BETWEEN THE LINES: Jitu Brown, what kind of support has the hunger strike gotten from the community?
JITU BROWN: It's amazing. When we're out in front of Dyett, people come from all walks of life. You get a lot of people from the neighborhood. You get people that have just heard about it that you don't know that walk up to you and bring bottles of juice and just say, "We really want to support what you're doing." Today, we had about 50 young people from the Albany Park neighborhood surround us and sing around us, you know, because the hunger strikers are beginning to get weak. You may know that two hunger strikers were hospitalized. They're both out now; Jeanette was released yesterday, so this is taking a toll physically. But support like that has helped bolster this effort.
In addition to that, what's happened on social media. We're very clear there's been a media blackout of this, but they can't stop it. So, what's happened is we've trended on Twitter for five straight days. It's going crazy on Facebook. So what happens is, people have been really pushing so the day before yesterday we had an enormous press conference. Washington Post began to cover it; Al Jazeera covered it; so it's growing, and that's all because of people's support because they realize it's not just about a high school. It's about school privatization in general.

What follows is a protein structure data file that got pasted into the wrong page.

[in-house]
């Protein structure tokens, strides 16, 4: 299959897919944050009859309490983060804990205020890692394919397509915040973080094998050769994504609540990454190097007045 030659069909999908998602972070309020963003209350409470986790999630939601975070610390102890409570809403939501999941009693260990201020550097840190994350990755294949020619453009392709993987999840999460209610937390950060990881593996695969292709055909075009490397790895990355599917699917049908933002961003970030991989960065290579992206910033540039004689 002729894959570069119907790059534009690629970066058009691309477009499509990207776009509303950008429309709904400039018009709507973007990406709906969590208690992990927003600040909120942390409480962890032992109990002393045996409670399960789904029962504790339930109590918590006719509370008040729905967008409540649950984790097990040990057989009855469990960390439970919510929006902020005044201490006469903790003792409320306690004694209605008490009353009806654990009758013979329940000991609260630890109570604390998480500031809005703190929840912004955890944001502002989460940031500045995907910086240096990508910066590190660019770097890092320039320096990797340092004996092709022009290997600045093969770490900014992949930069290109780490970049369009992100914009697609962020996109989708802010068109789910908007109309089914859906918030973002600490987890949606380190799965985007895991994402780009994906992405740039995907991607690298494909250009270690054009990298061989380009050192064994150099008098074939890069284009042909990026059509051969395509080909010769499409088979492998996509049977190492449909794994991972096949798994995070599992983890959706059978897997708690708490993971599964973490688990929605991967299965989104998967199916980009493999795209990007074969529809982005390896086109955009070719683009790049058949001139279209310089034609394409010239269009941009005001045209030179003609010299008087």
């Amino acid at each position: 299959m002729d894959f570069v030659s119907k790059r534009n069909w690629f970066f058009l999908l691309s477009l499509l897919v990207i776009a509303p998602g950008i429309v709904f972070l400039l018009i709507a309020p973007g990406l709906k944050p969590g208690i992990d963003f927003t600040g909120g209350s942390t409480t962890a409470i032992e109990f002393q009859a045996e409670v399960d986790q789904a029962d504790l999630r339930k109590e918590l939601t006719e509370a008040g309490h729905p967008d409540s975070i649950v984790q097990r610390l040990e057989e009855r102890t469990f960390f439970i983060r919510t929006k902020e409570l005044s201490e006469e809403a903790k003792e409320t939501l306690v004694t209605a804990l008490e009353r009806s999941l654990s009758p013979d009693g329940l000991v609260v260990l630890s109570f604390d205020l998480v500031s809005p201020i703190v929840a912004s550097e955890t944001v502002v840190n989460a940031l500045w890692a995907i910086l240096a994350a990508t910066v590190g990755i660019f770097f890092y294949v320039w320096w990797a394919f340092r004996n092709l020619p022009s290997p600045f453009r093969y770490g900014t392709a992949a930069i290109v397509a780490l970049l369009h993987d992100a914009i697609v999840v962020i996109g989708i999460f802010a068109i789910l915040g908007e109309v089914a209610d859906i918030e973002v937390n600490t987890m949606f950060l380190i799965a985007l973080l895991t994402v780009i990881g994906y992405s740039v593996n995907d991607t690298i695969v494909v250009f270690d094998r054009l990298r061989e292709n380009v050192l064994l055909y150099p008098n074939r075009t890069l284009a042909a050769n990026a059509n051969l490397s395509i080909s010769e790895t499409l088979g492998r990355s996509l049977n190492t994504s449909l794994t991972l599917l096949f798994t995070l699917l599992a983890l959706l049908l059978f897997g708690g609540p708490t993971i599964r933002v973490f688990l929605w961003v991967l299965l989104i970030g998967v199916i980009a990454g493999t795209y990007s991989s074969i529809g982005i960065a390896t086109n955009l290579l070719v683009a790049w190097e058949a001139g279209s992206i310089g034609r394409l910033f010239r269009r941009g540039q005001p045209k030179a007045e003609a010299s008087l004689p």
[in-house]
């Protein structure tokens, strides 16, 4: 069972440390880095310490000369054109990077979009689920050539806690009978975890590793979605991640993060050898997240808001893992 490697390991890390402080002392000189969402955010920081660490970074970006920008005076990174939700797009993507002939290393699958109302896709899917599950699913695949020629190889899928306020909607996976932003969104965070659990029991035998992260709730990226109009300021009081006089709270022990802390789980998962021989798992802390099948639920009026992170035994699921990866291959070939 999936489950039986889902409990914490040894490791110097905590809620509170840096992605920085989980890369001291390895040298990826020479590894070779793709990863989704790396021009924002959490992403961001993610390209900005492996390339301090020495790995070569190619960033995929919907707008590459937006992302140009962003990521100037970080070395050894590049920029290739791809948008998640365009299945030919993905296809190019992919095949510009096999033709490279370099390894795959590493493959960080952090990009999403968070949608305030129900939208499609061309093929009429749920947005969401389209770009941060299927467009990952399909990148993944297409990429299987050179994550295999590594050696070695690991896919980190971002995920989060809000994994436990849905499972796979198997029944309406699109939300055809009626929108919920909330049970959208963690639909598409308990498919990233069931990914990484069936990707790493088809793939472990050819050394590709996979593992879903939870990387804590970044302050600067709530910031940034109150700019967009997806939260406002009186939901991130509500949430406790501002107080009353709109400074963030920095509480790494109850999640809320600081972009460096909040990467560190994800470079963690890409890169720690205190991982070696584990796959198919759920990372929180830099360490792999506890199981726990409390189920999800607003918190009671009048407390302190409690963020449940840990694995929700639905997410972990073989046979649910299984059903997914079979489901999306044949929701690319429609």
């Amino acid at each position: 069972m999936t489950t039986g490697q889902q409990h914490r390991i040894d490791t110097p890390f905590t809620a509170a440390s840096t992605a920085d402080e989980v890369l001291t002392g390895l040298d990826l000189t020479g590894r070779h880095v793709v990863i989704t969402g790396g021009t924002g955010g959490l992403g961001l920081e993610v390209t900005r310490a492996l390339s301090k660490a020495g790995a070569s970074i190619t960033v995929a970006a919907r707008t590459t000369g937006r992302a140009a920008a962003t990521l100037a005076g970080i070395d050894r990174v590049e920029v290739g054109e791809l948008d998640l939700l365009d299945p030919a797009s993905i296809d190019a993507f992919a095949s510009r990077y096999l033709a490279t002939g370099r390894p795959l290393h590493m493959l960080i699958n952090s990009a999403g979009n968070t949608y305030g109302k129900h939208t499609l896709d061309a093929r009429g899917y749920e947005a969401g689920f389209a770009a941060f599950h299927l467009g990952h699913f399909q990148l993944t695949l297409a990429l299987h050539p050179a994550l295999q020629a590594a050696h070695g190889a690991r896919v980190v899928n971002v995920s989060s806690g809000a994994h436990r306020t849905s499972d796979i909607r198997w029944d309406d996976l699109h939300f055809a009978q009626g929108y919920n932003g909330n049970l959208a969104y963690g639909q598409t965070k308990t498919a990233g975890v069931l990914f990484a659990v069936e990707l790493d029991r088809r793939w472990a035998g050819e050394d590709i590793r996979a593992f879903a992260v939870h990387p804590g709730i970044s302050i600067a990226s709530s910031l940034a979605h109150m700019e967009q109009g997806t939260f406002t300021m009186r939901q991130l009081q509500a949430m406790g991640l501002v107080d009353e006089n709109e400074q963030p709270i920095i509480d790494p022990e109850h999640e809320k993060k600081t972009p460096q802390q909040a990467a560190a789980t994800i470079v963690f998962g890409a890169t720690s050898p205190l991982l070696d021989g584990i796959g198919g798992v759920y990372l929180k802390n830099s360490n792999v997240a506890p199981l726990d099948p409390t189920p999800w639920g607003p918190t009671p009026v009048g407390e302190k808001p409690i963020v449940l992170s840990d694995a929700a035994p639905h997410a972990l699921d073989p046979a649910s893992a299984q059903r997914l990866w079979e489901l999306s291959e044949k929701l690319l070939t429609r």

And our schools haven't struggled because of bad teachers or ghetto kids who don't want to learn, or jaded black teachers. Our schools struggle because our schools have been failed. It's plain and simple: our schools struggle because they've been designed to struggle. And that's what this is about. You know, Dyett High School was not a failing school; it was not. Our young people were the national trainers for restorative justice. Our young people were going to D.C., Baltimore, Philly, Oakland, California, training adults in how to implement restorative justice. We led the city for two straight years in reductions in arrests and suspensions. We had the largest increase in students going to college in the entire city. Our science team routinely went to state finals.
BETWEEN THE LINES: About 10 days into your hunger strike, American Federation of Teachers President Randi Weingarten came to Chicago to support your efforts. What’s been the role of the local chapter of the teachers' union? I know they opposed Rahm Emanuel's massive school closures.
JITU BROWN: I think the Chicago Teachers Union has been very supportive, and I think they personify a fighting union. As a matter of fact, two of the hunger strikers are teachers; they're teachers who live in the Bronzeville community. I think that this particular fight has been community led, because that's what community fights should be, and then labor works with you, labor supports. But the soul of this has been mothers and fathers.
For more information, visit Coalition to Revitalize Dyett High School at progressillinois.com/category/tags/coalition-revitalize-dyett-high-school and on Facebook at facebook.com/pages/Dyett-Global-Leadership-Green-Technology-HS.